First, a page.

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killed 90 fighters after the group attacked a local town. >> for days chaddian soldiers have been strengthening their position after taking over the town from boko haram fighters. inside nigerian territory chaddians are helping. it took days of fighting to push out fighters. >> we were fighting intensely that is why they dropped their weapons and ran away. >> translator: we liberated n ombaro. you would realize we have liberated all of them. >> reporter: the nigerian military has not been able to stop boko haram's attacks. towns and villages around lake chad border all four countries. witnesses from the town of boso in niger, second territory in
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niger to come under attack in days. boko haram attacked the chaddian army killing more than adozen soldiers. the next day the attack cameroonian troops, killing at least three soldiers and a number of civilians. death has drawn in nigeria's neighbors and the african union into the conflict. they are now discussing a united strategy in cameroon. trying to put together a multinational task force. >> we're going to work on the structure of the operation elaborate a plan that will ensure logistical support in general terms it will be the management of this operation that will determine the deployment of forces on the ground and propose to the united nations security council.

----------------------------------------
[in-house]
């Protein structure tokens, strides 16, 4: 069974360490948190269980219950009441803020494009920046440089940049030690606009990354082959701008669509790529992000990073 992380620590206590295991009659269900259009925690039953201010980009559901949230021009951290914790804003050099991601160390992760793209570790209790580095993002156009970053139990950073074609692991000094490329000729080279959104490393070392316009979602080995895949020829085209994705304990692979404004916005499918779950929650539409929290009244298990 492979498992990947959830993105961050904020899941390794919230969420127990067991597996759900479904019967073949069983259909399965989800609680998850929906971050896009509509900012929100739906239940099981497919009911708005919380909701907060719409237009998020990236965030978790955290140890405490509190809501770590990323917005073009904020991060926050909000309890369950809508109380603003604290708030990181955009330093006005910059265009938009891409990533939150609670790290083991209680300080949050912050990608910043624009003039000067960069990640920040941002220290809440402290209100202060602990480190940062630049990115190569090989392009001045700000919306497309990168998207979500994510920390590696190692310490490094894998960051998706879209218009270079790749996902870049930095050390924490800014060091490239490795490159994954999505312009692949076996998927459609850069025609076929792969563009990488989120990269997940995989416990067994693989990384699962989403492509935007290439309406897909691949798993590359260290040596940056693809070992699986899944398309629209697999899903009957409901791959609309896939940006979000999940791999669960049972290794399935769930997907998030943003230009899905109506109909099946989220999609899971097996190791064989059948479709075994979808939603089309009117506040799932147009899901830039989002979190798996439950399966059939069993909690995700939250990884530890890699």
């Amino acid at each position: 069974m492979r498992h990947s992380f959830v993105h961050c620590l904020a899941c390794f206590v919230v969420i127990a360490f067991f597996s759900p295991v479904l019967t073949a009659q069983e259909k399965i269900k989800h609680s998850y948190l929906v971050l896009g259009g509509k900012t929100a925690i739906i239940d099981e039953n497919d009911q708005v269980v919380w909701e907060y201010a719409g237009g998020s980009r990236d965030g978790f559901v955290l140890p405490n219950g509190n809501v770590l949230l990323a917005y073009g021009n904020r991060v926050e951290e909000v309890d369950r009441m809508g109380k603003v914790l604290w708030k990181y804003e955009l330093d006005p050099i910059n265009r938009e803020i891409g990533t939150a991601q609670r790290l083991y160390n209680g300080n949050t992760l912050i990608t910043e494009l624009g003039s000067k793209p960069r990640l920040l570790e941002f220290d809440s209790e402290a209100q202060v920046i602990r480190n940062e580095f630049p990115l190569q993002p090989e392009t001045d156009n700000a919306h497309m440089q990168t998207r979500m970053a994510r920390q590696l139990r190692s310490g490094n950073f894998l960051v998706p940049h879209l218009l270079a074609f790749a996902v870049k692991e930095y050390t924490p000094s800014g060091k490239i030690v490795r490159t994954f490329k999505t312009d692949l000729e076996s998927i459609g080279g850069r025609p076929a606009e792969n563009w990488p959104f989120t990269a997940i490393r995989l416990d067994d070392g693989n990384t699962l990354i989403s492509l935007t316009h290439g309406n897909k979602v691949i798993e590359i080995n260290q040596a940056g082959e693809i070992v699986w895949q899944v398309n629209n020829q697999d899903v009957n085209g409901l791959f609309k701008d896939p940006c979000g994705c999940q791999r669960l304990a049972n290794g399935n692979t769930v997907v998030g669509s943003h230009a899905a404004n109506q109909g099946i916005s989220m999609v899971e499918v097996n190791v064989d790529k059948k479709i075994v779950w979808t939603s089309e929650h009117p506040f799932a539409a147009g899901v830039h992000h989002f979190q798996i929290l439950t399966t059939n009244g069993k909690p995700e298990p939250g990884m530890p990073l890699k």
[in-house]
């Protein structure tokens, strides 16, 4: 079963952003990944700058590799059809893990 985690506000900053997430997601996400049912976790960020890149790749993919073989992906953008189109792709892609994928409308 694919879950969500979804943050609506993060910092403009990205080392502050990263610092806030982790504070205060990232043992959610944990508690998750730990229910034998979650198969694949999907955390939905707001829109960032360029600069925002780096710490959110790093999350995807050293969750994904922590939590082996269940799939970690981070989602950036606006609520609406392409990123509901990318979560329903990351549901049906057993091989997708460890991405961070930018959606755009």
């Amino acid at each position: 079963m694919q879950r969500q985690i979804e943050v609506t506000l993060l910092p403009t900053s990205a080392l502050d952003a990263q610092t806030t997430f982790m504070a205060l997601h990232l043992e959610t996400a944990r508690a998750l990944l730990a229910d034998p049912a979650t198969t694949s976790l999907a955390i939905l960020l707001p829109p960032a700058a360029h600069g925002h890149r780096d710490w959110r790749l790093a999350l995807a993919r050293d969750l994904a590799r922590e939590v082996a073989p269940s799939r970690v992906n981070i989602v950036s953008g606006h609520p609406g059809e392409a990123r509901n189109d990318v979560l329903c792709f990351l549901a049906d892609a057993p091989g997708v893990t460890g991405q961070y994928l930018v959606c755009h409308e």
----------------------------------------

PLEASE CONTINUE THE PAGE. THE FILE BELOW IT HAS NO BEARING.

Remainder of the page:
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>> the united nations security council, the council remains concernedden that boko haram is undermining the peace and stability of the central african region but as the consultation goes on so do the attacks. forward hood massacre, the military had resisted because the medal is normally only handed out for injuries in a war zone. 13 people killed and 32 wounded when former army major nidal hasan opened fire at the base. decades after the desegregation began it still persists. and a passenger looked out the window and saw that frightening
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sight. sight. talk to al jazeera part of our special black history month coverage on al jazeea america
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>> the pilots of the transasia plane that weren't down in taiwan may have inadvertently turned off an engine before the plane crashed. at least 35 people died when the plane cart wheeled into a highway and then a river. aviation officials say one engine shut off then the pilots turned off and restarted another negligence not clear why.